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Cat

Braided River Status

Found along all braided river ecosystems in New Zealand. 

Description

Domestic, feral, wild, or stray cats are the same species (Felus catus). Introduced into New Zealand by European settlers in the mid 19th century, in 2011 there were are an estimated 1.419 million domestic cats in New Zealand. An unknown but significant number have become wild or feral, being highly successful top-level predators. It has only been relatively recently that the impact of cats on wildlife has become better understood. 

Feral cats live independently of humans and breed in the wild, although they also breed with unwanted domestic cats. 

Contents of cat stomach including 32 lizards and geckos

Contents of cat stomach included 32 lizards and geckos

Why are they a problem?

  • Opportunistic hunters of endemic birds, reptiles, and invertebrates, as well as introduced pest mammals including rats, mice, and rabbits 
  • No matter how well fed, a cat’s natural instinct is to hunt
  • The presence of cats on braided rivers can lead birds to abandon nests and chicks
  • Cat ownership per person in New Zealand is one of the highest in the world, leading to an emotive argument that favours cats over rare and endangered native wildlife
  • The SPCA‘s policy of ‘trap-neuter-return’ returns undomesticated cats to the wild colonies. As these colonies also uptake abandoned un-neutered cats, the policy does not reduce cat numbers or commensurate bird kill rates
  • Feral cats are estimated to be responsible for the extinction of 6 endemic bird species and over 70 localised subspecies, as well as depleting the populations of bird and lizard species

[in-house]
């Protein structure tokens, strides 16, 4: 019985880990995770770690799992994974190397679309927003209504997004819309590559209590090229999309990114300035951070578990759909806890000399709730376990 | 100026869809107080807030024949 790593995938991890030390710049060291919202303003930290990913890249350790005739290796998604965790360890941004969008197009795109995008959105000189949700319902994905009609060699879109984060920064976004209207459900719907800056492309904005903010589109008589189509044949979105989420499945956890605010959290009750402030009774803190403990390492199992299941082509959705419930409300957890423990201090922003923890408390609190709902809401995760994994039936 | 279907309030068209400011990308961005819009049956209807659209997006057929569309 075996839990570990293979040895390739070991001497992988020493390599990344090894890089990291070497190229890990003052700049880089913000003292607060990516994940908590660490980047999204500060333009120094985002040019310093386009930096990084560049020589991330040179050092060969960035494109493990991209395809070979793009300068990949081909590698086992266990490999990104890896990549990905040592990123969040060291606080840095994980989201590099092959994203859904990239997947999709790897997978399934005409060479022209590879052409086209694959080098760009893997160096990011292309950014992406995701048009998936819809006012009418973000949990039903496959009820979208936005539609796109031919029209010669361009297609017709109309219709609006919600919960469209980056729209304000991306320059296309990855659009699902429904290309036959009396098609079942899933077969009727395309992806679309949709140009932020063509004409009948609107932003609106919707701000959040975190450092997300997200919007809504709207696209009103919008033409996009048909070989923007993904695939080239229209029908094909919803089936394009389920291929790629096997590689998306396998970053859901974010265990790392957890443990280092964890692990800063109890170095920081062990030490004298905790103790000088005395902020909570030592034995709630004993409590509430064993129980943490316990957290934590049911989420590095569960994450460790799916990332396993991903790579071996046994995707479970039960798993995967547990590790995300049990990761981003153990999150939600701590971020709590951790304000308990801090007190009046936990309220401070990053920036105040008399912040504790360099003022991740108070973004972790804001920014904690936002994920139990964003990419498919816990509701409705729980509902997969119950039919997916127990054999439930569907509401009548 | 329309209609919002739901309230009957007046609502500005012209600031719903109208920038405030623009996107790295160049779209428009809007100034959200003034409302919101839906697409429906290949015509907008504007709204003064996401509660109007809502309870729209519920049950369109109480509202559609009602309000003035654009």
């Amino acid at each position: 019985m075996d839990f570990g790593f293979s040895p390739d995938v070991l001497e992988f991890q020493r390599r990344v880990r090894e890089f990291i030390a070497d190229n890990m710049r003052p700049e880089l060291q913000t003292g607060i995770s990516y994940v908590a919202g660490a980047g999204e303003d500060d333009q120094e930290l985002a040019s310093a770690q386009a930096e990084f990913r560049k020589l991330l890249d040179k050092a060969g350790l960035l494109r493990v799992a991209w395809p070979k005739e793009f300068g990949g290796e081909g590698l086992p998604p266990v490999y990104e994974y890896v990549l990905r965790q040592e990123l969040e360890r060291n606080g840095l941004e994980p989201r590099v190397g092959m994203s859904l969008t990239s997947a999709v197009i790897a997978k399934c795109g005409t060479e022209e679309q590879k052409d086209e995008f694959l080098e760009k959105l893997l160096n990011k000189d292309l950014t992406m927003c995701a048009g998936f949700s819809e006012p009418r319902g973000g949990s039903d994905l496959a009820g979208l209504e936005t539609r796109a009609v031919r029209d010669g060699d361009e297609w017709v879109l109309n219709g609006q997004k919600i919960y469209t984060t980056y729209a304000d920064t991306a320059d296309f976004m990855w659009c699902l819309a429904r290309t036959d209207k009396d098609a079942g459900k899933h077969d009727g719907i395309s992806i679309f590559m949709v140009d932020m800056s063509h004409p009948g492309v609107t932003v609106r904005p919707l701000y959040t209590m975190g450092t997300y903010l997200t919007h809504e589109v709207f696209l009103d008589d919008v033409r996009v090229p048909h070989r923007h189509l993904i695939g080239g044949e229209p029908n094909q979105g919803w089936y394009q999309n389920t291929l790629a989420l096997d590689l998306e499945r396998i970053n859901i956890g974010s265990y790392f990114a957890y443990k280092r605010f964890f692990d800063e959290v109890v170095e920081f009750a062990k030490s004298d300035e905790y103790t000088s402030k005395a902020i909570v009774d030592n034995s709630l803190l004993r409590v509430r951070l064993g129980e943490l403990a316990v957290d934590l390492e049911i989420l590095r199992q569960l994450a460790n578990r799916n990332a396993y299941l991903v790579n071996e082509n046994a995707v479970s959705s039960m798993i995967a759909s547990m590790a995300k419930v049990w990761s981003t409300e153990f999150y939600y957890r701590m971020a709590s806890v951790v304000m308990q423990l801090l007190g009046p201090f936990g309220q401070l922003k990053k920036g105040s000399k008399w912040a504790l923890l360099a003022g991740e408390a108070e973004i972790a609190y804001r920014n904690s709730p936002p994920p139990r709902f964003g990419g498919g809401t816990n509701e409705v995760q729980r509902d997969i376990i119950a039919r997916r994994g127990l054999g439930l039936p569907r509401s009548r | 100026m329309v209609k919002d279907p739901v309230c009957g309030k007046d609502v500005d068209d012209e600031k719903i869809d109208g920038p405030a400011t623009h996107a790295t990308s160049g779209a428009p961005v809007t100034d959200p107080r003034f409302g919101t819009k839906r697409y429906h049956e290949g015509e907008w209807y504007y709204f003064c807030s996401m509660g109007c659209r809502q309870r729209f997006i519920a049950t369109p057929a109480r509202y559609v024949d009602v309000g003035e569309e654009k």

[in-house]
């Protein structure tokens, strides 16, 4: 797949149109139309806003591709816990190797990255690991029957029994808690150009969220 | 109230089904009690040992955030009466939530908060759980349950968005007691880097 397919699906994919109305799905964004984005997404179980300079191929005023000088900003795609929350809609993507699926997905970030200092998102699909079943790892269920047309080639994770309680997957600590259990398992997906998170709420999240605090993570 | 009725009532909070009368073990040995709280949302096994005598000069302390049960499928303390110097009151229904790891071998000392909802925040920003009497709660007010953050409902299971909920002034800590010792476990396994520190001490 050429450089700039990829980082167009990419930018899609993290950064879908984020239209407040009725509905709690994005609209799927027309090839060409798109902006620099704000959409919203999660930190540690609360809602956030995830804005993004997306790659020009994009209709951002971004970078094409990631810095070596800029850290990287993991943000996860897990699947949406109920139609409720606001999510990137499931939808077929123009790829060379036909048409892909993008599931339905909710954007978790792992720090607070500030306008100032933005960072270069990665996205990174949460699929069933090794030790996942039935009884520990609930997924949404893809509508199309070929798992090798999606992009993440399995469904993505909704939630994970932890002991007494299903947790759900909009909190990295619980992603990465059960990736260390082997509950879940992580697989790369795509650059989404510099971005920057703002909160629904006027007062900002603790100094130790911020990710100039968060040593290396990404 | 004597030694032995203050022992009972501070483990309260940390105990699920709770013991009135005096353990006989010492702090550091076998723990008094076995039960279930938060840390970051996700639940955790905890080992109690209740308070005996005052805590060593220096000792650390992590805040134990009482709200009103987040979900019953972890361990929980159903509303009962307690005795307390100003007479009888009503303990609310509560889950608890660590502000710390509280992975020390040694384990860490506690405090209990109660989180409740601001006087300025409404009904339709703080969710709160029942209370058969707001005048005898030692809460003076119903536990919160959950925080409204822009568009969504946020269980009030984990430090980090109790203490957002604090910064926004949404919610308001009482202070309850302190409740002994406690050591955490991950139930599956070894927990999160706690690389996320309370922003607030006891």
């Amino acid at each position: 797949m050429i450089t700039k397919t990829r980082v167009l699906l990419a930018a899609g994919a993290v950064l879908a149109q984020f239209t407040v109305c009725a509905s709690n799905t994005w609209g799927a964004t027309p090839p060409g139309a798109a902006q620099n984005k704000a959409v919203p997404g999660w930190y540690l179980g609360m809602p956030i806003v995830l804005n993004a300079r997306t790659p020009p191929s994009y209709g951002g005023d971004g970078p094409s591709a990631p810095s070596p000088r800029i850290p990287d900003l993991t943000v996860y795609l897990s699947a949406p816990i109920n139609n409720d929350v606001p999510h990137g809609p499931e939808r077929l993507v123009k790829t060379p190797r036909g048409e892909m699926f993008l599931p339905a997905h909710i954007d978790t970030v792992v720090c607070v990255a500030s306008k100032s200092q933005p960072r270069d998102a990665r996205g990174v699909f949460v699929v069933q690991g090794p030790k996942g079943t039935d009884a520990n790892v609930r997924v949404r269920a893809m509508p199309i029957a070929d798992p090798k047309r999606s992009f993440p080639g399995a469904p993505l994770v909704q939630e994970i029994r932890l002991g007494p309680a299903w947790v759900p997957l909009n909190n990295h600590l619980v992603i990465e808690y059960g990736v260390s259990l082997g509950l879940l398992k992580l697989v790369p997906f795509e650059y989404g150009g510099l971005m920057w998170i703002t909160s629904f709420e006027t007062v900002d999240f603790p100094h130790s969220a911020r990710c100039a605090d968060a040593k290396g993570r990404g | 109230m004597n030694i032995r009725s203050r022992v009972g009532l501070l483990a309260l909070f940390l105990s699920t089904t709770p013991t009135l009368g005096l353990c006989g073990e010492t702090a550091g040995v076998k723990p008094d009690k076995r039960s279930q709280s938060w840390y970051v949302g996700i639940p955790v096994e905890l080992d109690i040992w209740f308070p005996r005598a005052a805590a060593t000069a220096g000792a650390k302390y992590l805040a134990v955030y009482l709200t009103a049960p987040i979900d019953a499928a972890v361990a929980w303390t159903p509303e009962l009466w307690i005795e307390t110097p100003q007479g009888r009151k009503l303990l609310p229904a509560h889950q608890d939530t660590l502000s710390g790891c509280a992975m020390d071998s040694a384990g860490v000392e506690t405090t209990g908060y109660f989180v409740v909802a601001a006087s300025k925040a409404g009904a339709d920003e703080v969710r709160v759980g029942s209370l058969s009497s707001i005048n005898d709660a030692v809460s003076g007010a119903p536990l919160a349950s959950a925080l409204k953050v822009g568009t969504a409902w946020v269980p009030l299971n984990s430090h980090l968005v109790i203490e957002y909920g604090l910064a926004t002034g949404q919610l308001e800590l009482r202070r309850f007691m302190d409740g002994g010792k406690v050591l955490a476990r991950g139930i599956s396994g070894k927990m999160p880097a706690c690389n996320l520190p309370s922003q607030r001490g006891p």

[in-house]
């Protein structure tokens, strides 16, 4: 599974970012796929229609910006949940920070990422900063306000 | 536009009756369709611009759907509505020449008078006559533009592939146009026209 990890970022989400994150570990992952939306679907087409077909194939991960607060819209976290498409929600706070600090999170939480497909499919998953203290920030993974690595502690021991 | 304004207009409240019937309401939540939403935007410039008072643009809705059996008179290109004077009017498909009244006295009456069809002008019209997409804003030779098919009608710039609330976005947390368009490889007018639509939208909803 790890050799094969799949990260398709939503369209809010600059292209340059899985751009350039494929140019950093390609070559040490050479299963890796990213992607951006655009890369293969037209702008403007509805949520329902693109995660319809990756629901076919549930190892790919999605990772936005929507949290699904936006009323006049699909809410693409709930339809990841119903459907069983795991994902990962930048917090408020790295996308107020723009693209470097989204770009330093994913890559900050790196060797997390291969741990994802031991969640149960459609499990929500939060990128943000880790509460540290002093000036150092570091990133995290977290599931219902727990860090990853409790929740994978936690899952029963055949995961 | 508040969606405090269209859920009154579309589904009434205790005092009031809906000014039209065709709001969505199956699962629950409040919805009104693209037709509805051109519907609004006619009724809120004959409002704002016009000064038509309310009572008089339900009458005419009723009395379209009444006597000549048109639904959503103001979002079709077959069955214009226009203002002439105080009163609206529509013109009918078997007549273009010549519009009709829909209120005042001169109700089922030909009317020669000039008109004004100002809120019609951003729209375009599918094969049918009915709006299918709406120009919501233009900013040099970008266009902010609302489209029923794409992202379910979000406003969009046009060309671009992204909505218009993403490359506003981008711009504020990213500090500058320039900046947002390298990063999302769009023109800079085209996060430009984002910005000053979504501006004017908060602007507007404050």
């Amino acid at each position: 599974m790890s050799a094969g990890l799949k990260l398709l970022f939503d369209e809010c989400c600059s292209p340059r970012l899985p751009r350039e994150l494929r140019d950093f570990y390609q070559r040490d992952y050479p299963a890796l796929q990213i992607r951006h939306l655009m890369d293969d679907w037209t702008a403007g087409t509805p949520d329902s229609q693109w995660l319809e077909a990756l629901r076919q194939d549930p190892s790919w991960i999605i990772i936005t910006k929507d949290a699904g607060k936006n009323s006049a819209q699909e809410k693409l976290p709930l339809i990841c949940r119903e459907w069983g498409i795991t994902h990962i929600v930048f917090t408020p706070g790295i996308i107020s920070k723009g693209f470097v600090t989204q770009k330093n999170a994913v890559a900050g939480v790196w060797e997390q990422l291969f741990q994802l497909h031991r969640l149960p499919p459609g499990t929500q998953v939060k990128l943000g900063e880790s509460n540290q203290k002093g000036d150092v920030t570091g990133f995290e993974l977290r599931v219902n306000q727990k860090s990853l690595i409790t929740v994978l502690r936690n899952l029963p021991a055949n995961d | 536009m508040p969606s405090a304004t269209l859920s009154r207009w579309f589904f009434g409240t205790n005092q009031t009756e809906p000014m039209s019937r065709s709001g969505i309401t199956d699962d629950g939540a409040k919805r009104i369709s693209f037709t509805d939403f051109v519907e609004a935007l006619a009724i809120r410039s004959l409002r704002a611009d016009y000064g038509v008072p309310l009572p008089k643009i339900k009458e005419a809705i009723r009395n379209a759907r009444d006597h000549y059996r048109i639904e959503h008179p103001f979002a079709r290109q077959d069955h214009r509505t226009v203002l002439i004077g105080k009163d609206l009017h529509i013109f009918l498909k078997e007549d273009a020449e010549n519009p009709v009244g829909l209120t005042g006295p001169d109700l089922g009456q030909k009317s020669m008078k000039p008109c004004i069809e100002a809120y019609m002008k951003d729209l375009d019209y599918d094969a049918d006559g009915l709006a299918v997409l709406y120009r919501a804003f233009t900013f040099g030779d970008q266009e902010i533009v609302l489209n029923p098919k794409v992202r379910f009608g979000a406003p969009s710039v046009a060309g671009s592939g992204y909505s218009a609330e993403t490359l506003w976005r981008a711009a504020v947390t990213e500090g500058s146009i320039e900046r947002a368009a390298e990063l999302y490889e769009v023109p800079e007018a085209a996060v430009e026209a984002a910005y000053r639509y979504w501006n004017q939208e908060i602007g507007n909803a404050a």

Studies in the US show that up to 4 billion (not a misprint) birds are killed annually in that country alone by cats.

Case study – the complex problem of managing pest mammals in New Zealand

When other pest mammals such as rats, mice, and rabbits are controlled, cats specifically target birds, lizards, and larger invertebrates. When rabbit haemorrhagic disease (RCD) was illegally introduced into New Zealand, feral cats switched from preying on rabbits to preying on native fauna, including the black stilt, leading DOC to undergo a trapping programme for cats and other predators. 

Feral cat caught in Timms trap deigned to humanely kill possums

Curiosity killed the  feral cat: caught in Timms trap designed to humanely kill  (Ashley Rakahuri Rivercare group)

Conservation activities

  • Cat traps are used on several braided rivers during the breeding season

Information for cat owner/lovers

  • Don’t feed stray cats. This is misplaced sympathy. A well-fed stray, ferrel, or wild cat –
    • has more energy to hunt native species
    • will breed more successfully
    • carries multiple diseases known to infect your cat and humans

If you own a cat:

  • Have your cat neutered or spayed so they can’t produce unwanted kittens
  • Keep your cat well fed and have moving toys for it to play with, so it is less inclined to chase birds, etc
  • Keep your cat indoors during the day. Otago University research has shown that in New Zealand, domestic cats prefer to hunt birds during the mornings, lizards in the afternoons, and rats and mice at night. However, near braided rivers, domestic cats have been filmed stalking braided river bird chicks at night. One domestic cat can result in an entire colony of breeding birds abandoning a nesting site.
  • Don’t dump unwanted kittens and cats – either give them to the SPCA or ask a vet to put them down humanely
  • Collaring you cats with bells will reduce their kill rate by 50% 
  • Microchip you cat to ensure it is not inadvertently destroyed if caught in a live trap
  • Consider replacing it with a different type of pet when it dies

More information

Research papers

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